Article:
A scientist at the University of Cambridge, Kogan developed a quiz app that was used by consulting firm Cambridge Analytica to mine the data of 87 million Facebook users, including their private messages. That data was then used to target political advertisements in the run-up to the 2016 election in the US.
Kogan’s app collected data not just from users who accepted its terms, but from their friends and contacts too. It did this through a feature called ‘Friend Permissions.’ Sandy Parakilas, a former data protection manager at Facebook, told NBC’s Lesley Stahl how this worked:
“The way it works is if you’re using an app and I’m your friend, the app can say, ‘Hey, Lesley, we want to get your data for use in this app, and we also want to get your friends’ data.’ If you say, ‘I will allow that,’ then the app gets my data, too.”
“It seems crazy now,” said Kogan. “But this was a core feature of the Facebook platform for years. This was not a special permission you had to get. This was just something that was available to anybody who wanted it who was a developer.”
According to Kogan, “tens of thousands” of app developers did the exact same thing, until Facebook recently removed the ‘Friend Permissions’ feature after the Cambridge Analytica scandal went public last month.
Mark Zuckerberg had no problem appearing before Congress but not so much going on 60 Minutes to be grilled by Lesley Stahl. What a joke! App Developer Aleksandr Kogan, who mined the millions of Facebook profiles, spilled the beans. Zuckerberg obviously is a liar/could care less.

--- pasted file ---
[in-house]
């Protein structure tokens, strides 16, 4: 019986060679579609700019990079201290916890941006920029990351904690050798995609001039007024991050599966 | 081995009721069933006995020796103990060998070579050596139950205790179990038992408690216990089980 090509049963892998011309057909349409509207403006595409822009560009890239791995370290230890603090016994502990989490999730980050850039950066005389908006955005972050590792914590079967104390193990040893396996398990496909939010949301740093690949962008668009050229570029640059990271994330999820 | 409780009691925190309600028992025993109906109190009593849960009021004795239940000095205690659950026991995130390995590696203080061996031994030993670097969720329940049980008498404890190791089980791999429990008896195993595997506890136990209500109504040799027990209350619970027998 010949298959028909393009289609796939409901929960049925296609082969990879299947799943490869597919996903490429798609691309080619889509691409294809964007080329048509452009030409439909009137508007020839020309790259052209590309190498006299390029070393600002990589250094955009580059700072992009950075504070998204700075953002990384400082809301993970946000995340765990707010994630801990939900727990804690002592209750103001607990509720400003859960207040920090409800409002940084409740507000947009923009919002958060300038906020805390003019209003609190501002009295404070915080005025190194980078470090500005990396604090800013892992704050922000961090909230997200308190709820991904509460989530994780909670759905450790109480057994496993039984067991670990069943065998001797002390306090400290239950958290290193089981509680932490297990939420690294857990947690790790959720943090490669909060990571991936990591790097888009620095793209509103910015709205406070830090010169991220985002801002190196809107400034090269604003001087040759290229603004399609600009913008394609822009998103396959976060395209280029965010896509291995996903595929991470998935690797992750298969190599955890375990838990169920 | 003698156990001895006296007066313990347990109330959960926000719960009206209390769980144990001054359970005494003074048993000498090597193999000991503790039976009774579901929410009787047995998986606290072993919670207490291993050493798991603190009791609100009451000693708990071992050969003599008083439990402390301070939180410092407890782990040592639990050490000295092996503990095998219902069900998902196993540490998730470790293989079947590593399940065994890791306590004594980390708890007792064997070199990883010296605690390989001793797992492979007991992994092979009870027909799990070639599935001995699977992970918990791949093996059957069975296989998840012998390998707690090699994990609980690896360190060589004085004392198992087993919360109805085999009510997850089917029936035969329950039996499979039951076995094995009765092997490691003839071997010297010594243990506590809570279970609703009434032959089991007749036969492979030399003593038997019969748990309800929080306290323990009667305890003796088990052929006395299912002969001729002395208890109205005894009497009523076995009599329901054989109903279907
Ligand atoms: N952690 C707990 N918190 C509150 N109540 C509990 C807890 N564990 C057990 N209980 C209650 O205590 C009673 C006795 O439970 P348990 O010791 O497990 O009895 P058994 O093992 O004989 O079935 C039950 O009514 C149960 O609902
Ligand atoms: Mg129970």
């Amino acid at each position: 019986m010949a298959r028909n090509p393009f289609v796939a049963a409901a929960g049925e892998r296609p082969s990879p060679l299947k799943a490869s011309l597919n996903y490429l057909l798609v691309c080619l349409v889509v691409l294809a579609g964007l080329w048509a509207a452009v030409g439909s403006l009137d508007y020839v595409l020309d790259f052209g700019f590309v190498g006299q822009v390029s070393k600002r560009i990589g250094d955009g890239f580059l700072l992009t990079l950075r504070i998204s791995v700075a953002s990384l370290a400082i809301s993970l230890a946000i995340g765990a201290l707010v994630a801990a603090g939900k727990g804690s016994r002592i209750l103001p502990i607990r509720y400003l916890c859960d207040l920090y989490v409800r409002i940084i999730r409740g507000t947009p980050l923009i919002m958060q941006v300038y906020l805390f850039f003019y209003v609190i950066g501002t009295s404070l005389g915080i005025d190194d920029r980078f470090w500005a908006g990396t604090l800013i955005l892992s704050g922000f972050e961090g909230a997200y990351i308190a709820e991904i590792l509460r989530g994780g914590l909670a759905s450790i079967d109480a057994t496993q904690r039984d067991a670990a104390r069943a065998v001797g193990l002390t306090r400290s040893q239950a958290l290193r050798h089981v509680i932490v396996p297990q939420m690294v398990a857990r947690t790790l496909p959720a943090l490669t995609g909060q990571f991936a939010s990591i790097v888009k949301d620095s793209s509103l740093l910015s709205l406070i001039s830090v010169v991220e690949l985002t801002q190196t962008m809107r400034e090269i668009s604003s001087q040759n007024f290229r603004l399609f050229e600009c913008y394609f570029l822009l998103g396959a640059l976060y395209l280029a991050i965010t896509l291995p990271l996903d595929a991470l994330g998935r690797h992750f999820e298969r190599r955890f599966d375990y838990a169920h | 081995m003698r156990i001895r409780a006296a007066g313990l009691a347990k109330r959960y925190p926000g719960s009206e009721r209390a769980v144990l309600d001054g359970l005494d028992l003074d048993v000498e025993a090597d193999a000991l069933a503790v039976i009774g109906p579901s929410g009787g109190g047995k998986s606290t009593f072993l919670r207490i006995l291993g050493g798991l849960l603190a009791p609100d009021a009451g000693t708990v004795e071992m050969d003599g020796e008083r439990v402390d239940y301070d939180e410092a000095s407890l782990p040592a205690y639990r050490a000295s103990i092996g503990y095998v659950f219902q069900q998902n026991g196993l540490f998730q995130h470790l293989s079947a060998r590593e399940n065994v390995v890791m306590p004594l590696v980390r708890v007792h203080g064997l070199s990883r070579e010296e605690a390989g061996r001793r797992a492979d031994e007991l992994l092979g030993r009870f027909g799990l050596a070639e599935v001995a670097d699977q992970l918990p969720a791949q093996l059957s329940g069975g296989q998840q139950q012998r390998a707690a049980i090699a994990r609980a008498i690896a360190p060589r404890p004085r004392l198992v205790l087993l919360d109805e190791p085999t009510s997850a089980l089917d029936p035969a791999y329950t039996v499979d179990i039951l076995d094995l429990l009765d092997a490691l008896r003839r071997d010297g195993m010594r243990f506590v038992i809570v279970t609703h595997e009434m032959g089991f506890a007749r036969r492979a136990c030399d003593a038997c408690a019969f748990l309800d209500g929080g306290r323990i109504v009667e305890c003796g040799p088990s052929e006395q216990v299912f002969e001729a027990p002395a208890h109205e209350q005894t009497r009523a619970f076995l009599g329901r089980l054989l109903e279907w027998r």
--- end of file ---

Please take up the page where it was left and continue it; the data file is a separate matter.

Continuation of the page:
— thehoch (@hochalicious) 23 апреля 2018 г.
In a congressional hearing this month, Facebook CEO Mark Zuckerberg singled out the Cambridge Analytica breach as a once-off incident. He explained that Facebook was in the process of conducting an internal privacy audit, and he expected to find “a handful” of apps improperly harvesting user data, a far cry from the “tens of thousands” Kogan spoke of.
While Facebook’s developer policy forbids app developers from selling the data they gather, Kogan told NBC that nobody from Facebook, to the developers, to the users, ever read this policy.
“Facebook clearly has never cared,” he said. “I mean, it never enforced this agreement.” Parakilas brought these privacy concerns to higher-ups at Facebook, where he said they fell on deaf ears. “I would say that they prioritize the growth of users, the growth of the data they can collect and their ability to monetize that through advertising,” he said.
Facebook “has repeatedly shown that it doesn’t prioritize privacy over the years,” said Kogan. “If your partner was cheating on you and they cheated on you 15 times and apologized 15 times…at some point, you have to say, ‘Enough is enough. Like, we need to make some kind of a change here.”
Kogan is currently banned from Facebook. His co-developer Joseph Chancellor, who helped write the data-scraping quiz app, was hired by Facebook.
Since the Cambridge Analytica data breach went public, Facebook has been hit with a barrage of new scandals, including the news that another analytics firm harvested user data for commercial use; another gathered and leaked data on an additional 48 million users; and that Facebook sent a doctor on a mission to several top US hospitals to convince them to share confidential patient data with the company.
A majority of Americans now believe their personal data is unsafe with Facebook. Six in 10 Americans also think the government should increase regulations on social media and technology companies in general to prevent their private user data from being shared without their consent.